‘The Soldiers are Dressed in Red’: The Quiberon Expedition of 1795
and the Counter-Revolution in Brittany
Helion & Company Limited (2022)
Images: 15 colour & 12 b/w illustrations, 8 maps, 2 diagrams, 29 tables
Following the excellent regimental study of the Damas Legion, For God and King, by Hughes de Bazouges and Alistair Nichols. Helion Publishing has continued to bring the often-overlooked story of the French Royalist émigrés in the service of the British Army, back from obscurity. In this latest book, ‘The Soldiers are Dressed in Red’, Nichols examines the turbulent and ultimately disastrous, British backed expedition of French émigrés to Quiberon Bay, Britanny in 1795 and the counter-revolution it was intended to back.
Nichols’ account begins with examining the counter-revolutionary forces in Britanny and the Vendée, with a particular focus on the Breton Chouannerie. This is because, much of the drive for a British backed expedition would come from Joseph de Puisaye (1755-1827), a prominent leader amongst the chouans – the name given to the supporters of the Chouannerie. From this context, Nichols introduces the reader to the strategic imperatives and reasoning for William Pitt the Younger’s (1759-1806) government to outfit an expedition composed of several regiments of French émigrés to Britanny. Nichols’ shows that despite misgivings amongst some of Britain’s decision makers, including the Marquess Cornwallis (1738-1805), Puisaye’s inflated figures for the counter-revolutionary forces and insistence that an armed demonstration could secure a much larger rising eventually persuaded Pitt and his cabinet to commit to the expedition.
Following this strategic context, the author discusses the preparations for the regiments and landings in the Morbihan, at Quiberon Bay. Nichols’ clear description enables the reader to follow the twists and turns of the campaign, and the animosity that built between the officers of the regular, or white cockade émigrés regiments, led by Louis Charles, Comte d’Hervilly and Puisaye and the chouans. However, this is not just a story of egos amongst the counterrevolutionaries and the author includes a great deal of information on the role of the Royal Navy, especially John Borlase Warren, 1st Baronet (1753-1822), who would play a crucial role in supporting the counterrevolutionaries, in Britanny. His squadron assisted with landing troops and bombarding the shoreline to keep republican forces away from the exposed Quiberon peninsula. Finally, he attempted to evacuate the royalists from the peninsula as the soldiers of the republican General Lazare Hoche (1768-1797) broke through the royalist defences and brought the campaign to a close.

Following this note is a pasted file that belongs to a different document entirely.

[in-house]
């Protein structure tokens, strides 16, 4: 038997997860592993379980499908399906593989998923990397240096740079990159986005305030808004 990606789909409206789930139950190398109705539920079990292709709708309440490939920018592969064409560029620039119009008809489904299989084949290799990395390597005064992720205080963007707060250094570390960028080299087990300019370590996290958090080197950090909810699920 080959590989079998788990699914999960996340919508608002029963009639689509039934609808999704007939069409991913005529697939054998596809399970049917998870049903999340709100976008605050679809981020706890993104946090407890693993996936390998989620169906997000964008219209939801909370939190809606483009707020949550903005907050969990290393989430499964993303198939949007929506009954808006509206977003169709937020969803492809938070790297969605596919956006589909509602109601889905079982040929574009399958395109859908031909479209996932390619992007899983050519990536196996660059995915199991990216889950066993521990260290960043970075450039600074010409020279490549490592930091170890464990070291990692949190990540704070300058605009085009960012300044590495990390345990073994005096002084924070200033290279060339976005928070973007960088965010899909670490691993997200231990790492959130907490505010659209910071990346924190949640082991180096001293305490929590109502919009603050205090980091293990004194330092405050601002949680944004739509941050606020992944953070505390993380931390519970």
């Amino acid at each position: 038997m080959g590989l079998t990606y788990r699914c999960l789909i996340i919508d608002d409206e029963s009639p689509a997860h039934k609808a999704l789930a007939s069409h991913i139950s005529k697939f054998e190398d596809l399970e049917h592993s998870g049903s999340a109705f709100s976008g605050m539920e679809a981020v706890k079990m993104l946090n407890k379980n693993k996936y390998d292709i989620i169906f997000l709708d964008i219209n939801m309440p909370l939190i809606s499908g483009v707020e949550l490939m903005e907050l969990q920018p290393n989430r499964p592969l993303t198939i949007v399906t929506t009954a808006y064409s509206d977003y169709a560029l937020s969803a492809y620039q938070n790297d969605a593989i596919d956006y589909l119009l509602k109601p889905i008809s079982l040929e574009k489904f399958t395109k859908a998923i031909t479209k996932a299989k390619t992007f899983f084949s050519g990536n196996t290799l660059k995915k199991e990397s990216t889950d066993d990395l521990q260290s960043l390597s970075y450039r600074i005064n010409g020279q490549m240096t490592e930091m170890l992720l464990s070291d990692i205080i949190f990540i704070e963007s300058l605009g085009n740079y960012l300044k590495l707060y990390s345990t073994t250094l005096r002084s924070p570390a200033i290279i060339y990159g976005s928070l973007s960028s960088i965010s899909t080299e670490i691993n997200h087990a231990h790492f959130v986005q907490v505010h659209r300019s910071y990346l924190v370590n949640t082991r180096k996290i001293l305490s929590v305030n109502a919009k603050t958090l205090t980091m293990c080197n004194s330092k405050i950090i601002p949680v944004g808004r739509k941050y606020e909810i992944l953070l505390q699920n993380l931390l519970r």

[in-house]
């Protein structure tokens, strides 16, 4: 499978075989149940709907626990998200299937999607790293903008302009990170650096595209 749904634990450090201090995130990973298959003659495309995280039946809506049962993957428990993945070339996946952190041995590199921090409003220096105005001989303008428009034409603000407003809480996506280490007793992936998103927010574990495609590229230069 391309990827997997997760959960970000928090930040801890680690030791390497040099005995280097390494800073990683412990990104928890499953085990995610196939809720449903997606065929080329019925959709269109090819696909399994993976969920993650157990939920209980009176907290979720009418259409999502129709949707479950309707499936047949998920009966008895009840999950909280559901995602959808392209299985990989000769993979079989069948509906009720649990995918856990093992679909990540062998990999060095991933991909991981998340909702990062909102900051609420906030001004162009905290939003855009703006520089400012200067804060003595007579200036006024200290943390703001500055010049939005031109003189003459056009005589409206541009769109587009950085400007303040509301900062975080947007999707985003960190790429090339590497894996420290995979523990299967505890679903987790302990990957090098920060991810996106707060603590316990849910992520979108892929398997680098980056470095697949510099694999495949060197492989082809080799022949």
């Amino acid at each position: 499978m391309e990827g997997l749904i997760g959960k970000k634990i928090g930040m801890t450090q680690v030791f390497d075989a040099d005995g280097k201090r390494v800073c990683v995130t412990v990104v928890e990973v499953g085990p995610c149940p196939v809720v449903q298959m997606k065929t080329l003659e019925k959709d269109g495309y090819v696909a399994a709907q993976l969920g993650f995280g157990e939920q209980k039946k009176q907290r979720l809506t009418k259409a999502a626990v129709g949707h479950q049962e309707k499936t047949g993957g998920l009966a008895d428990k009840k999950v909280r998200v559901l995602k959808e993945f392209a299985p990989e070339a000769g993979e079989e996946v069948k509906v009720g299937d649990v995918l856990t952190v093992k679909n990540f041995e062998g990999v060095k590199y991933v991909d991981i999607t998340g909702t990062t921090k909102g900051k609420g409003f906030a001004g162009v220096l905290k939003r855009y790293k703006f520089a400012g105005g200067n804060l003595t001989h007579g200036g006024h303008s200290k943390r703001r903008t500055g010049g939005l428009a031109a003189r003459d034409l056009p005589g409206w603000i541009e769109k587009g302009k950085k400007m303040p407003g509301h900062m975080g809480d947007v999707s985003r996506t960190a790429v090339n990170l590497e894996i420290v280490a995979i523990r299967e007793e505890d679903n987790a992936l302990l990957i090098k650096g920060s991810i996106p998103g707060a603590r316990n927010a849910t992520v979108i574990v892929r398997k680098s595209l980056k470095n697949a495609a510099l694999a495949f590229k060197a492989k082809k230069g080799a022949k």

As the account draws to its ignominious close, Nichols examines the treatment meted out to many of the counterrevolutionaries. He demonstrates how republican reprisals compounded the failure of the campaign and encouraged men like Puisaye to save their reputations by committing their ‘story’ to the page. Nichols’ goes past these works of spin and through his thorough use of primary materials, helps to highlight where accounts have been coloured by Puisaye’s memoirs. The range of materials includes first-hand accounts, some have not been previously translated from the original French, and a host of archival materials from both the UK and France.
This book is an excellent examination of the failed landings at Quiberon, drawing on a range of perspectives to reach past the subsequent spin and invective produced during the Napoleonic Wars (1803-1815). Whilst much of this spin can still be found in some of the current literature on the counter-revolutionary movement to this day, Nichols’ book challenges many of these entrenched assumptions and places the landings in their contemporary context, which brings this overlooked episode in the English-speaking historiography to the fore.